SECURE Act: Good News and Bad News for Retirement Planning


The long-awaited bipartisan SECURE Act (the Act) was finally approved by the House on December 17, 2019, after a seemingly interminable process that began in March 2019. The Senate approved the measure at the speed of light (at least by legislative standards) on December 19. President Trump signed the measure into law the next day, December 20, 2019. The Act is generally effective January 1, 2020.

We love catchy acronyms in our legislation and the Act is no exception. The SECURE Act is the Setting Every Community Up for Retirement Enhancement” Act.

There is much to applaud in the Act but before we address specific provisions, let’s understand how the Act may resonate with a fast-growing (“hottest”) trend in retirement demographics.

According to the AARP, the “hottest demographic [trend] in the labor market [is] men and women working not only past traditional retirement age, but into their 70s, 80s and sometimes beyond. Over the coming decade, they'll be the fastest-growing segment of the workforce…”

Clients who choose or need to work longer will find powerful opportunities to build larger - potentially much larger - retirement portfolios. Not everything in the Act is favorable, however. For example, the “Stretch IRA” is lost for non-spousal beneficiaries; we’ll discuss that in a moment but first let’s summarize the major good news in the Act:

Provisions for Individuals Choosing (or Needing) to Work Longer

  • Contribute Longer - Age Limit Eliminated for Traditional IRA Contributions
    • Contributions to Traditional IRAs may now be made at any age (assuming earned income), rather than ending at an individual’s age 70½.
  • Deferred Distributions - Required Beginning Date Pushed Back 
    • For individuals reaching age 70½ in 2020, the required beginning date for distributions from employer-sponsored retirement plans and Traditional IRAs was pushed back until April 1 following the attainment of age 72.
    • Previously, the required beginning date was April 1 of the year following the attainment of age 70½.
    • For the average retiree, waiting about another 18 months to begin taking distributions under the Act can increase annual retirement income by 3% or more.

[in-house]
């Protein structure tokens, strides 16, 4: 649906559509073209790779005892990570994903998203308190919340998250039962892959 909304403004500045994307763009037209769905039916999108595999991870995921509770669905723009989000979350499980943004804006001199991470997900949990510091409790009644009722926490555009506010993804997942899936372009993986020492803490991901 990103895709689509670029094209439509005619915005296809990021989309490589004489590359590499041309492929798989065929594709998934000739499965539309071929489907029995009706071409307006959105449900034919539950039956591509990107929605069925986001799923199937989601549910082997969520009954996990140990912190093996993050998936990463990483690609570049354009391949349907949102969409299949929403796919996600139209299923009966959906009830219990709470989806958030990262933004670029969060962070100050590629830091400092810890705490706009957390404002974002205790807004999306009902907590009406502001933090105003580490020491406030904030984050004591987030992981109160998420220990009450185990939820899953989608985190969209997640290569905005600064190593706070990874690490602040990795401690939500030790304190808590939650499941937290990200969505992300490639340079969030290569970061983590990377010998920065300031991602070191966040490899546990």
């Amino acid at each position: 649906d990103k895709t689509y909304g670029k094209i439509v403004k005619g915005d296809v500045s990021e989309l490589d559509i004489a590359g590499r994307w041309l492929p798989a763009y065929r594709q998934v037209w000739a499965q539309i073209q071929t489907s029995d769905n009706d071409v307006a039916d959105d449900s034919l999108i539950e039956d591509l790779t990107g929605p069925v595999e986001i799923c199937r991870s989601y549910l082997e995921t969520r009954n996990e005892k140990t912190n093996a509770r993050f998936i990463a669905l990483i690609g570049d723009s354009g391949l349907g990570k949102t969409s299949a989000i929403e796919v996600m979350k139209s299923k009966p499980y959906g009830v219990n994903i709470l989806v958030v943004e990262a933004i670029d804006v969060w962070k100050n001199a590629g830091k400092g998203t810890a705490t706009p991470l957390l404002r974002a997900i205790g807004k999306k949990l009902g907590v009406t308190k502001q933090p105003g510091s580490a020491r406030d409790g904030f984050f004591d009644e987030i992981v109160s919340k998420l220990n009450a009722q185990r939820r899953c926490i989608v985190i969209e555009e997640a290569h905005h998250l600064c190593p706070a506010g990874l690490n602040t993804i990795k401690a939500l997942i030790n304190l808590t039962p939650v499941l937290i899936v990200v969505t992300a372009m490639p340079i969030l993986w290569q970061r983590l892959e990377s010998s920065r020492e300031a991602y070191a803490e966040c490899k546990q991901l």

CAVEAT: Individuals reaching age 70½ in 2019 remain subject to the old rules and must generally begin taking required minimum distributions no later than April 1, 2020.

Provisions for Small Business Multiple Employer Retirement Plans

  • No More Bad Apple Penalty
    • As background, multiple-employer plans (MEPs) were created a number of years ago to incent small businesses to sponsor retirement plans.
    • MEPs allow participating employers to reduce the cost of plan compliance and operation by sharing these costs among multiple employers.
    • MEPs never took the small business market by storm due in large part to a fatal flaw; if just one of the employers in a MEP was a bad apple (failed to comply with federal regulations), the retirement plan was disqualified for ALL of the MEP sponsors.
    • The SECURE Act eliminated the “One Bad Apple” rule. Generally, now only the employer failing to comply with federal regulations will have its sponsorship disqualified – the remaining employers and their participants in the MEP will not be affected.
  • More Employers Are Eligible For MEPs
    • Before the SECURE Act, employers in a MEP must have had a shared common characteristic, such as being in the same industry.
    • The SECURE Act eliminated this requirement and thereby removed another obstacle in forming MEPs for small businesses.

Say Goodbye to the Stretch IRA for Non-Spousal Beneficiaries

  • Before the Act, a 25-year-old granddaughter inheriting her Grandfather’s $500,000 IRA (or qualified plan account) could have taken required minimum distributions over 58.2 years (her life expectancy). This was referred to as a “Stretch IRA.” The annual required distribution would have been about $31,500, assuming a 6% return.
  • Under the ACT, the granddaughter will be required to take required minimum distributions over a period not to exceed 10 years. An annual distribution of $67,900 will be required if the 10-year maximum period is chosen.
  • The consequences to the granddaughter are profound. The Stretch IRA would have kept her in a lower tax bracket and would have paid out almost three times as much (unadjusted dollars) to her than in a 10-year distribution period.

Stay tuned! In our next blog we’ll dig deeper and discuss how the SECURE Act:

  • Reduces Kiddie Tax rates,
  • Helps students pay for student loans,
  • Helps qualified plan administrators offer more annuities to participants,
  • Waives premature distribution penalty at the birth of a child, and
  • Offers expanded credits for small businesses who sponsor retirement plans.

Clients can save more, potentially much more, for retirement by contributing to tax-deferred retirement accounts for their entire lifetime (not just until age 70½) and delaying the first required minimum distribution by 18 months.

Generally, an advisor should not recommend a specific distribution strategy unless the advisor is an experienced tax/retirement planning professional acting with the approval of the firm’s compliance department.



The information presented herein is provided purely for educational purposes and to raise awareness of these issues; it is not meant to provide and should not be used to provide financial advice to clients. There are variations, alternatives, and exceptions to this material that could not be covered within the scope of this blog.
Consult with your compliance department and a competent tax/retirement planning professional before discussing these matters with clients. This blog represents a preliminary understanding of the Act. Additional guidance and clarification from the IRS are expected to address practitioner questions.